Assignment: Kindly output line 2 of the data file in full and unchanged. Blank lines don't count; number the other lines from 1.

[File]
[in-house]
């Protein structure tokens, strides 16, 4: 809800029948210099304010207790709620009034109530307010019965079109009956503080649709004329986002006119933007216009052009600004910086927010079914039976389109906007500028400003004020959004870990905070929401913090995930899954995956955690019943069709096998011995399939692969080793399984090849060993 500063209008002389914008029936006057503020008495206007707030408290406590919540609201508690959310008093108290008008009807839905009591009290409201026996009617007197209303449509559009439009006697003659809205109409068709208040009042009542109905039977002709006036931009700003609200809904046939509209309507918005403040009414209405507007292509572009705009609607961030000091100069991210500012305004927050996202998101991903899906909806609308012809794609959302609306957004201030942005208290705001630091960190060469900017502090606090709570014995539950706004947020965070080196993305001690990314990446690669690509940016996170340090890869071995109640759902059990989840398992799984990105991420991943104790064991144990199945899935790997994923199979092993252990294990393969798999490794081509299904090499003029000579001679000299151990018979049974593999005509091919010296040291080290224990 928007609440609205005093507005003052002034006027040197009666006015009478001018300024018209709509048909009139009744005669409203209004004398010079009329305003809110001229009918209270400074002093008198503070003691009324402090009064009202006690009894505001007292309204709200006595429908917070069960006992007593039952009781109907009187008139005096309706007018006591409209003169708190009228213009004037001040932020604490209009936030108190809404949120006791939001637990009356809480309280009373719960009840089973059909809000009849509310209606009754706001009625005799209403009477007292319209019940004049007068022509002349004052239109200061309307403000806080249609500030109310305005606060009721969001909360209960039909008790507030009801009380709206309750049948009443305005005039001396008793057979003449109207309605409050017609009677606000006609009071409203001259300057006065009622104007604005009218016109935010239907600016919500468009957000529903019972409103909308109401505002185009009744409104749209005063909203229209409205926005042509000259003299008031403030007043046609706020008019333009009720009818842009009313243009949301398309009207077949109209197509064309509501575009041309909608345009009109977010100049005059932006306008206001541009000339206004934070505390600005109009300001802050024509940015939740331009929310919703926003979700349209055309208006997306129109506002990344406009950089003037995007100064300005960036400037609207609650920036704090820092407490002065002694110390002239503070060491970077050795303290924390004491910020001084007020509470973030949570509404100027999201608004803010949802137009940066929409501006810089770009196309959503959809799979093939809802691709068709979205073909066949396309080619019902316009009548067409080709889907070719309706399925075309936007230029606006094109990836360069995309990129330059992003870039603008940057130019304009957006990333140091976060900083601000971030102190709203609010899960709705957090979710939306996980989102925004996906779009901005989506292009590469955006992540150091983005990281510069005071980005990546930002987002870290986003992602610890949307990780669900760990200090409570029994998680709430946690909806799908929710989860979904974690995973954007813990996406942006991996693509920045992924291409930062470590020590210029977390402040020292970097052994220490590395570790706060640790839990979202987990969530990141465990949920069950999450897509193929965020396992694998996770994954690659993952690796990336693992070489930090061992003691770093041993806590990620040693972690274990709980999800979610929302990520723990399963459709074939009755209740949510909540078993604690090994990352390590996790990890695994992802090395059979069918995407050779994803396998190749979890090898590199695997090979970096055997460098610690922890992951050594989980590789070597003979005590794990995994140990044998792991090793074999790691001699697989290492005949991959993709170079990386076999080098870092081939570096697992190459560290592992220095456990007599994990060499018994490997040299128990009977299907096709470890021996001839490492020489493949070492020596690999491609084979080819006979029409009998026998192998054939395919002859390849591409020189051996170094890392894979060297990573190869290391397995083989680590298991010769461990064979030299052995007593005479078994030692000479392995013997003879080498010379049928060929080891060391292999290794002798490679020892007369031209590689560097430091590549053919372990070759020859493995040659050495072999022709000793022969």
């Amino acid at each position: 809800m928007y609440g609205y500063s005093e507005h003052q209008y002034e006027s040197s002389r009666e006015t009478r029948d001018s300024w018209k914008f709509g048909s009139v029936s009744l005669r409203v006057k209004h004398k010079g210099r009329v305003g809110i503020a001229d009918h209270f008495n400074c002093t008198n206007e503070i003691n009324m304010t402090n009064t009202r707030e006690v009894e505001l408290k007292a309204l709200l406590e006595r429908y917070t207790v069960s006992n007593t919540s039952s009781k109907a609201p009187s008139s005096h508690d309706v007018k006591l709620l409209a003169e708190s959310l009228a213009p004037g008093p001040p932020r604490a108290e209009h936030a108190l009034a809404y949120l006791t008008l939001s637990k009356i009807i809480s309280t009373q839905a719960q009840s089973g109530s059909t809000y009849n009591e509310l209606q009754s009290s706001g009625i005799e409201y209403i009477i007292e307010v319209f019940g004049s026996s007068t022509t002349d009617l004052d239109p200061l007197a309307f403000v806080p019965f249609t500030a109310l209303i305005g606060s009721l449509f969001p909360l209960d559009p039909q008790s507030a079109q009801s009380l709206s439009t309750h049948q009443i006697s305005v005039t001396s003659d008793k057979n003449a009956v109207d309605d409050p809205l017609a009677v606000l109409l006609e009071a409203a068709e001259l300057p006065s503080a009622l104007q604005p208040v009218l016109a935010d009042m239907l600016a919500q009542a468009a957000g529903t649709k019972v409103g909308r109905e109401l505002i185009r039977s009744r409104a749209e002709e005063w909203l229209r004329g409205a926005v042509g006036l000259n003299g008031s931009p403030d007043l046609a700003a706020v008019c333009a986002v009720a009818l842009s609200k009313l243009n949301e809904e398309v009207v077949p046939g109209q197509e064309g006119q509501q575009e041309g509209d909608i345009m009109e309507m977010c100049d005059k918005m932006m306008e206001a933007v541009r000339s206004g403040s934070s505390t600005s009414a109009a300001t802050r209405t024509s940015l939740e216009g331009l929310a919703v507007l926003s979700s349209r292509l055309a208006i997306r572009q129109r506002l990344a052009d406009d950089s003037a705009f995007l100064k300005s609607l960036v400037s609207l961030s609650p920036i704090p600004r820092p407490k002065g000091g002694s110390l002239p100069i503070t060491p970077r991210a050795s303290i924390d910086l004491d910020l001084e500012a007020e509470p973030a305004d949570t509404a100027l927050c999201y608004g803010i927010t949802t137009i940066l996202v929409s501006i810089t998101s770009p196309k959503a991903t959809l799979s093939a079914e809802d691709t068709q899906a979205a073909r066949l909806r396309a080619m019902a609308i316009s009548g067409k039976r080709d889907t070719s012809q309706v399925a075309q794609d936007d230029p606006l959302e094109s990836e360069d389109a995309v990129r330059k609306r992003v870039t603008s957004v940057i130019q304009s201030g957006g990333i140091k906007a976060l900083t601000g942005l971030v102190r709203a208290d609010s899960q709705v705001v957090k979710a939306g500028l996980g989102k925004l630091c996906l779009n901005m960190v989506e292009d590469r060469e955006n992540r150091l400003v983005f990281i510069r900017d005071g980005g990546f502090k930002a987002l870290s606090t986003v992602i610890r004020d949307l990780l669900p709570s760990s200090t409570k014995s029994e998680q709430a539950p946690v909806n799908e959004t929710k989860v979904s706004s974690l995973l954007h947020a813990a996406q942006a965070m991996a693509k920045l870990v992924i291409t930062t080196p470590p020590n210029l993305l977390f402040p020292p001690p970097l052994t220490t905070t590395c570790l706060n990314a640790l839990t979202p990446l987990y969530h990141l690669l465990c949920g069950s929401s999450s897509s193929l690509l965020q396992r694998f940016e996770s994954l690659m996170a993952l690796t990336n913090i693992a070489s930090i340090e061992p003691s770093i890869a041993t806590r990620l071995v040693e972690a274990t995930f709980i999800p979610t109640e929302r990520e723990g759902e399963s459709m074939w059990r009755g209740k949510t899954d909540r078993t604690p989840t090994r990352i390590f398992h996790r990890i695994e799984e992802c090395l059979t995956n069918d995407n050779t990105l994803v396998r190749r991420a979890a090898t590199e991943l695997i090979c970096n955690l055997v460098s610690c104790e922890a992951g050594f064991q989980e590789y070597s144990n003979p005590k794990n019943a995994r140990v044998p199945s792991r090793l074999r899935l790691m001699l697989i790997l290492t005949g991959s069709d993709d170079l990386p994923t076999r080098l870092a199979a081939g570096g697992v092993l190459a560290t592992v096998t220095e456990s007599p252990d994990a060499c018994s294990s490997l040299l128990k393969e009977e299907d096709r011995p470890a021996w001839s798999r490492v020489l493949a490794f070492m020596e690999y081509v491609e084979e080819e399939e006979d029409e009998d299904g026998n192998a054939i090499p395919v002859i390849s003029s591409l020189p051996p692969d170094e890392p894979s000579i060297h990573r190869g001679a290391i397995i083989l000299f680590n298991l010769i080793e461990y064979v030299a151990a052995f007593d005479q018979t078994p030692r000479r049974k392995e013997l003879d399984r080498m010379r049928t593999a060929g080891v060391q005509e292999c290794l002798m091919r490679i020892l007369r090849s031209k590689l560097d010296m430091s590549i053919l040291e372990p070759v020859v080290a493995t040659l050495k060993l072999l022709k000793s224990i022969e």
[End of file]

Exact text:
């Protein structure tokens, strides 16, 4: 809800029948210099304010207790709620009034109530307010019965079109009956503080649709004329986002006119933007216009052009600004910086927010079914039976389109906007500028400003004020959004870990905070929401913090995930899954995956955690019943069709096998011995399939692969080793399984090849060993 500063209008002389914008029936006057503020008495206007707030408290406590919540609201508690959310008093108290008008009807839905009591009290409201026996009617007197209303449509559009439009006697003659809205109409068709208040009042009542109905039977002709006036931009700003609200809904046939509209309507918005403040009414209405507007292509572009705009609607961030000091100069991210500012305004927050996202998101991903899906909806609308012809794609959302609306957004201030942005208290705001630091960190060469900017502090606090709570014995539950706004947020965070080196993305001690990314990446690669690509940016996170340090890869071995109640759902059990989840398992799984990105991420991943104790064991144990199945899935790997994923199979092993252990294990393969798999490794081509299904090499003029000579001679000299151990018979049974593999005509091919010296040291080290224990 928007609440609205005093507005003052002034006027040197009666006015009478001018300024018209709509048909009139009744005669409203209004004398010079009329305003809110001229009918209270400074002093008198503070003691009324402090009064009202006690009894505001007292309204709200006595429908917070069960006992007593039952009781109907009187008139005096309706007018006591409209003169708190009228213009004037001040932020604490209009936030108190809404949120006791939001637990009356809480309280009373719960009840089973059909809000009849509310209606009754706001009625005799209403009477007292319209019940004049007068022509002349004052239109200061309307403000806080249609500030109310305005606060009721969001909360209960039909008790507030009801009380709206309750049948009443305005005039001396008793057979003449109207309605409050017609009677606000006609009071409203001259300057006065009622104007604005009218016109935010239907600016919500468009957000529903019972409103909308109401505002185009009744409104749209005063909203229209409205926005042509000259003299008031403030007043046609706020008019333009009720009818842009009313243009949301398309009207077949109209197509064309509501575009041309909608345009009109977010100049005059932006306008206001541009000339206004934070505390600005109009300001802050024509940015939740331009929310919703926003979700349209055309208006997306129109506002990344406009950089003037995007100064300005960036400037609207609650920036704090820092407490002065002694110390002239503070060491970077050795303290924390004491910020001084007020509470973030949570509404100027999201608004803010949802137009940066929409501006810089770009196309959503959809799979093939809802691709068709979205073909066949396309080619019902316009009548067409080709889907070719309706399925075309936007230029606006094109990836360069995309990129330059992003870039603008940057130019304009957006990333140091976060900083601000971030102190709203609010899960709705957090979710939306996980989102925004996906779009901005989506292009590469955006992540150091983005990281510069005071980005990546930002987002870290986003992602610890949307990780669900760990200090409570029994998680709430946690909806799908929710989860979904974690995973954007813990996406942006991996693509920045992924291409930062470590020590210029977390402040020292970097052994220490590395570790706060640790839990979202987990969530990141465990949920069950999450897509193929965020396992694998996770994954690659993952690796990336693992070489930090061992003691770093041993806590990620040693972690274990709980999800979610929302990520723990399963459709074939009755209740949510909540078993604690090994990352390590996790990890695994992802090395059979069918995407050779994803396998190749979890090898590199695997090979970096055997460098610690922890992951050594989980590789070597003979005590794990995994140990044998792991090793074999790691001699697989290492005949991959993709170079990386076999080098870092081939570096697992190459560290592992220095456990007599994990060499018994490997040299128990009977299907096709470890021996001839490492020489493949070492020596690999491609084979080819006979029409009998026998192998054939395919002859390849591409020189051996170094890392894979060297990573190869290391397995083989680590298991010769461990064979030299052995007593005479078994030692000479392995013997003879080498010379049928060929080891060391292999290794002798490679020892007369031209590689560097430091590549053919372990070759020859493995040659050495072999022709000793022969």